Endangered Caribbean Reef Solutions
With only about one-sixth of their original coral cover remaining, most Caribbean coral reefs may disappear in the next 20 years, primarily due to the loss of two main grazers in the region, according to the latest report, Status and Trends of Caribbean Coral Reefs: 1970-2012. It’s published by the Global Coral Reef Monitoring Network, the International Union for Conservation of Nature and the United Nations Environment Programme.
The report—involving 90 experts and an analysis of 35,000-plus surveys at 90 locations since 1970—included studies of corals, seaweeds, grazing sea urchins and fish. Climate change has long been thought to be the main culprit by making oceans more acidic and causing coral bleaching. Now, the loss of parrotfish and sea urchins is seen as the main factor; their demise has broken the delicate balance of coral ecosystems, allowing the algae upon which they feed to smother the reefs.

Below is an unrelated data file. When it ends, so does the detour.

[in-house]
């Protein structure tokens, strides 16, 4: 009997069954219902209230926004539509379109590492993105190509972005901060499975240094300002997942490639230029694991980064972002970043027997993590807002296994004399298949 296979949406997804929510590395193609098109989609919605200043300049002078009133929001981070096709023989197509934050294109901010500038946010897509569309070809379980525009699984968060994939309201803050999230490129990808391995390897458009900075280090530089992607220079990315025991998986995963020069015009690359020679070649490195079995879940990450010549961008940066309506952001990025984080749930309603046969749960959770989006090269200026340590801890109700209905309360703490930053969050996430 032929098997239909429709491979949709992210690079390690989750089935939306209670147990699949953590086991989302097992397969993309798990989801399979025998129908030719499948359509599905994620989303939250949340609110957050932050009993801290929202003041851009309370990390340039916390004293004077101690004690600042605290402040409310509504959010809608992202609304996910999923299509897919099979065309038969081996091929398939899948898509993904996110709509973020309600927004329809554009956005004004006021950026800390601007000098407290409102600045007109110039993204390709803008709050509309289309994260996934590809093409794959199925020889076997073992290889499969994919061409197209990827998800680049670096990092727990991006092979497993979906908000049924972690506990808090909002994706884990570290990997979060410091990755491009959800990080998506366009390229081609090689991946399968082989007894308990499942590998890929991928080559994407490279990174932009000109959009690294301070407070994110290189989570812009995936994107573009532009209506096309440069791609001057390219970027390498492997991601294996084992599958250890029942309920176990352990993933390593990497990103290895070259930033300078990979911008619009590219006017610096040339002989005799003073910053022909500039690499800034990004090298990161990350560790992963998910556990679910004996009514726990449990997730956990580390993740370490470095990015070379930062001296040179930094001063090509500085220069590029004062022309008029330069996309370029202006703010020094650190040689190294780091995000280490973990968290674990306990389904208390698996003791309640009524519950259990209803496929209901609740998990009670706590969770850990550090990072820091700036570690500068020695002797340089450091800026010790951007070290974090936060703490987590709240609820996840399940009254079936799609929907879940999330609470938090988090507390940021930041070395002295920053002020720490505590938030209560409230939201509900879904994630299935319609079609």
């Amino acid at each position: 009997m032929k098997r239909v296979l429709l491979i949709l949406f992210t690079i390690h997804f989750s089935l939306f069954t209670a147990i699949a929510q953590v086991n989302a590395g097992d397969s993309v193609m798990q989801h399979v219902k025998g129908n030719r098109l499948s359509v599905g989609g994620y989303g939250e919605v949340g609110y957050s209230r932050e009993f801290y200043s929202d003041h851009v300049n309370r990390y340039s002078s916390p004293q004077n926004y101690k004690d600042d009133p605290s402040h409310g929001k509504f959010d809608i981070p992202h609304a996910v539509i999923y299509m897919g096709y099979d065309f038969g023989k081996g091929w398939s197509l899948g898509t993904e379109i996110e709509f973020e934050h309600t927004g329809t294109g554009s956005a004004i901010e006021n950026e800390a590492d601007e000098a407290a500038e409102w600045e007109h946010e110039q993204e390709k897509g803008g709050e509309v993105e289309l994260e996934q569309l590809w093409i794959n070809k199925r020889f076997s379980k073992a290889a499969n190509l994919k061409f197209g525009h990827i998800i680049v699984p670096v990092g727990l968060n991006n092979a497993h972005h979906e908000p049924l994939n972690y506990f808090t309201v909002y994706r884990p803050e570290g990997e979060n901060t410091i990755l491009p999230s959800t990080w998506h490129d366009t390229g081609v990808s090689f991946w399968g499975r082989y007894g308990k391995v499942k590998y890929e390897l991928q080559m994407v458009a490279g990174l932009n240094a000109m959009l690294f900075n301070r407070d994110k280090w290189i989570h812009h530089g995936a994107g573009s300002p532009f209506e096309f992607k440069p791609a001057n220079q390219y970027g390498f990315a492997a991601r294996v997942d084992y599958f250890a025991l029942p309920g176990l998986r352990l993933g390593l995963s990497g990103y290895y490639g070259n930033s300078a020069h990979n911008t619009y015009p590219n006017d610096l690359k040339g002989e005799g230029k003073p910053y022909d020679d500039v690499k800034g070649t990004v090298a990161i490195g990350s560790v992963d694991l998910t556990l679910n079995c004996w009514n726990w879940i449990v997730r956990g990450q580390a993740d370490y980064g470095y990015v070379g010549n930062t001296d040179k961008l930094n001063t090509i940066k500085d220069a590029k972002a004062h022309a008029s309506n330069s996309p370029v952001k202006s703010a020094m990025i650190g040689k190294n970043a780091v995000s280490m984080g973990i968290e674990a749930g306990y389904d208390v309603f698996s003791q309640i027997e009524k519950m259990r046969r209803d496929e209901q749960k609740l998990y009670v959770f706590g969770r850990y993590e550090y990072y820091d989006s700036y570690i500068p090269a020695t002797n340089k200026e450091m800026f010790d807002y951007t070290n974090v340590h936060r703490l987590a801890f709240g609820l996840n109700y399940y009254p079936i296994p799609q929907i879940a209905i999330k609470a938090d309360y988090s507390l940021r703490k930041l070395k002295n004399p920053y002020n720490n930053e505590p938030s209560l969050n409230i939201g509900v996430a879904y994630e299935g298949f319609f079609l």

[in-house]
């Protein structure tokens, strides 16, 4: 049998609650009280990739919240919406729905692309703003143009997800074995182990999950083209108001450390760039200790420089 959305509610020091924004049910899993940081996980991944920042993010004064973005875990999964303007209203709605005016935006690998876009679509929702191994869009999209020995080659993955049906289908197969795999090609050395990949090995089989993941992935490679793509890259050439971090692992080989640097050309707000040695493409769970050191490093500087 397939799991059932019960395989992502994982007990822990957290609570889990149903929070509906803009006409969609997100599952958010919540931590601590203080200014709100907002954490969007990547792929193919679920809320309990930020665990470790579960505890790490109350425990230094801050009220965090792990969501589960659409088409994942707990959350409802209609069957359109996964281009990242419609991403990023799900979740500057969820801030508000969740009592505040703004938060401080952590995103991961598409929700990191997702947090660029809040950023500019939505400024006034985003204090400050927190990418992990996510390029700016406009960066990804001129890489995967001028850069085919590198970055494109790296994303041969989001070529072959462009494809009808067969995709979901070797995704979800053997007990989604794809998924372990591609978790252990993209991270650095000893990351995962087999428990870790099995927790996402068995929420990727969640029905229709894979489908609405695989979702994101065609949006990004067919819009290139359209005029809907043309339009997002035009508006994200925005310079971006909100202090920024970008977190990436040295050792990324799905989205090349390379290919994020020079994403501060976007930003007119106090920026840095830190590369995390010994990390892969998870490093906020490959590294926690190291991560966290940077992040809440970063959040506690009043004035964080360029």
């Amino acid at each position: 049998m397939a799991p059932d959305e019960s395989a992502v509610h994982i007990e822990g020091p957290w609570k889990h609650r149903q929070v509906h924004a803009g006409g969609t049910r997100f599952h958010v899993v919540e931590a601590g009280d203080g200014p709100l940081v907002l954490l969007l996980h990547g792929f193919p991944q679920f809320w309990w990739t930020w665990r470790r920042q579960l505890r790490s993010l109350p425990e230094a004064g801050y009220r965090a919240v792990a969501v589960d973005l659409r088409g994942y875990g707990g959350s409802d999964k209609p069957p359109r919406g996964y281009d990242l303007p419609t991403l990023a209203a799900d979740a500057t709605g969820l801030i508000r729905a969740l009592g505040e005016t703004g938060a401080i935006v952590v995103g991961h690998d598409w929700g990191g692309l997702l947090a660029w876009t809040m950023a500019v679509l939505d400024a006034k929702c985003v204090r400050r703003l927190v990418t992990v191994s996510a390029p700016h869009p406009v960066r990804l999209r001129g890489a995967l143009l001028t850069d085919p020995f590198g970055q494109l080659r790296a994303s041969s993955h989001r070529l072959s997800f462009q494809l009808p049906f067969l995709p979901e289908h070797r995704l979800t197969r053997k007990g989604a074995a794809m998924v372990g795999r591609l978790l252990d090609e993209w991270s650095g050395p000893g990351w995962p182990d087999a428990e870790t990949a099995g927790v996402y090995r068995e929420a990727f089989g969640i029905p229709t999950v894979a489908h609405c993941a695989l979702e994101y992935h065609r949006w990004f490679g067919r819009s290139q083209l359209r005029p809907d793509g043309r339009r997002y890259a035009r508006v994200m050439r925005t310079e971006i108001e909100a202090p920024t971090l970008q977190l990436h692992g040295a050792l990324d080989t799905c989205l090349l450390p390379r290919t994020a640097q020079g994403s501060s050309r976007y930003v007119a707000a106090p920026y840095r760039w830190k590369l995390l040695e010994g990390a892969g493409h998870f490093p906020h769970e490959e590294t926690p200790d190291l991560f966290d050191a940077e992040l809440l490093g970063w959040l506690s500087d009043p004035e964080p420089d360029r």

Restoring positive populations, plus protection from overfishing and excessive coastal pollution, could help the reefs recover and make them more resilient to future climate change impacts.
Download the report at Tinyurl.com/CoralReefReport